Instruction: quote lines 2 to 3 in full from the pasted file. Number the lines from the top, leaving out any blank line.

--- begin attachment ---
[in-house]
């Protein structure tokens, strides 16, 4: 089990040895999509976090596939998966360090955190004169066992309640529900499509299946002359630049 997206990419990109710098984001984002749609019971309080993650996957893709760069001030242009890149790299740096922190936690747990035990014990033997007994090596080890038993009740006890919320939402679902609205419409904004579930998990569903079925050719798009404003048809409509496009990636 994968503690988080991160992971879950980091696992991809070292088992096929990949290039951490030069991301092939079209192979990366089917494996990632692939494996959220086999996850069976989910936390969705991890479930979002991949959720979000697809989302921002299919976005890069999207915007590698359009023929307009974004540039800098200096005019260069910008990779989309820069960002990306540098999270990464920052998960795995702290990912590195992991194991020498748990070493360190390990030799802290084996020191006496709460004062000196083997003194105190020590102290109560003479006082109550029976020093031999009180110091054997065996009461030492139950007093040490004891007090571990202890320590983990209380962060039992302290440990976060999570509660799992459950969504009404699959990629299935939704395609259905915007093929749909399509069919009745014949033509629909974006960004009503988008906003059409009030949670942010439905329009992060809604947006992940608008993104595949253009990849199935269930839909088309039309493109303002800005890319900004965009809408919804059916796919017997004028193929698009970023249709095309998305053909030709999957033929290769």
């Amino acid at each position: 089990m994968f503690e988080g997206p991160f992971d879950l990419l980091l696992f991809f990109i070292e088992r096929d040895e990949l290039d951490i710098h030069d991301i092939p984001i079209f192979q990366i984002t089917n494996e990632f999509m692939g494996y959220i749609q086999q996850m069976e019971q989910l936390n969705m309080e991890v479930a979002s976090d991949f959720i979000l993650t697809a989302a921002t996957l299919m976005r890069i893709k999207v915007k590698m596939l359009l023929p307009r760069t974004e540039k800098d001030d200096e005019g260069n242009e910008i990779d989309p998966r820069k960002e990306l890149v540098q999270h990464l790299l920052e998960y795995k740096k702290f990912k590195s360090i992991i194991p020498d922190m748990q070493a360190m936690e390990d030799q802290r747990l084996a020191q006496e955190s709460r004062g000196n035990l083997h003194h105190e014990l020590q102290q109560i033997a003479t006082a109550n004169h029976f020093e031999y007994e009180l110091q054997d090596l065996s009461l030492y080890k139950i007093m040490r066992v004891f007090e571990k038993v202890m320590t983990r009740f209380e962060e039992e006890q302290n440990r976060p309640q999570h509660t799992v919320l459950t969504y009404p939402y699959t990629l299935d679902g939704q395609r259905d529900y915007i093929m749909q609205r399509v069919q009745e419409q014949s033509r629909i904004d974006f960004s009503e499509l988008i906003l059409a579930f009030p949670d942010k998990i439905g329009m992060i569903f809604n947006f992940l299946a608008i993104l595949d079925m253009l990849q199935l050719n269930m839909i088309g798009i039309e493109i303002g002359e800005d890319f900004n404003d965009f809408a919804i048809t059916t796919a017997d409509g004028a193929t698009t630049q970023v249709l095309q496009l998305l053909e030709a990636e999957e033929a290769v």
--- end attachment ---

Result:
């Protein structure tokens, strides 16, 4: 089990040895999509976090596939998966360090955190004169066992309640529900499509299946002359630049 997206990419990109710098984001984002749609019971309080993650996957893709760069001030242009890149790299740096922190936690747990035990014990033997007994090596080890038993009740006890919320939402679902609205419409904004579930998990569903079925050719798009404003048809409509496009990636 994968503690988080991160992971879950980091696992991809070292088992096929990949290039951490030069991301092939079209192979990366089917494996990632692939494996959220086999996850069976989910936390969705991890479930979002991949959720979000697809989302921002299919976005890069999207915007590698359009023929307009974004540039800098200096005019260069910008990779989309820069960002990306540098999270990464920052998960795995702290990912590195992991194991020498748990070493360190390990030799802290084996020191006496709460004062000196083997003194105190020590102290109560003479006082109550029976020093031999009180110091054997065996009461030492139950007093040490004891007090571990202890320590983990209380962060039992302290440990976060999570509660799992459950969504009404699959990629299935939704395609259905915007093929749909399509069919009745014949033509629909974006960004009503988008906003059409009030949670942010439905329009992060809604947006992940608008993104595949253009990849199935269930839909088309039309493109303002800005890319900004965009809408919804059916796919017997004028193929698009970023249709095309998305053909030709999957033929290769």
């Amino acid at each position: 089990m994968f503690e988080g997206p991160f992971d879950l990419l980091l696992f991809f990109i070292e088992r096929d040895e990949l290039d951490i710098h030069d991301i092939p984001i079209f192979q990366i984002t089917n494996e990632f999509m692939g494996y959220i749609q086999q996850m069976e019971q989910l936390n969705m309080e991890v479930a979002s976090d991949f959720i979000l993650t697809a989302a921002t996957l299919m976005r890069i893709k999207v915007k590698m596939l359009l023929p307009r760069t974004e540039k800098d001030d200096e005019g260069n242009e910008i990779d989309p998966r820069k960002e990306l890149v540098q999270h990464l790299l920052e998960y795995k740096k702290f990912k590195s360090i992991i194991p020498d922190m748990q070493a360190m936690e390990d030799q802290r747990l084996a020191q006496e955190s709460r004062g000196n035990l083997h003194h105190e014990l020590q102290q109560i033997a003479t006082a109550n004169h029976f020093e031999y007994e009180l110091q054997d090596l065996s009461l030492y080890k139950i007093m040490r066992v004891f007090e571990k038993v202890m320590t983990r009740f209380e962060e039992e006890q302290n440990r976060p309640q999570h509660t799992v919320l459950t969504y009404p939402y699959t990629l299935d679902g939704q395609r259905d529900y915007i093929m749909q609205r399509v069919q009745e419409q014949s033509r629909i904004d974006f960004s009503e499509l988008i906003l059409a579930f009030p949670d942010k998990i439905g329009m992060i569903f809604n947006f992940l299946a608008i993104l595949d079925m253009l990849q199935l050719n269930m839909i088309g798009i039309e493109i303002g002359e800005d890319f900004n404003d965009f809408a919804i048809t059916t796919a017997d409509g004028a193929t698009t630049q970023v249709l095309q496009l998305l053909e030709a990636e999957e033929a290769v």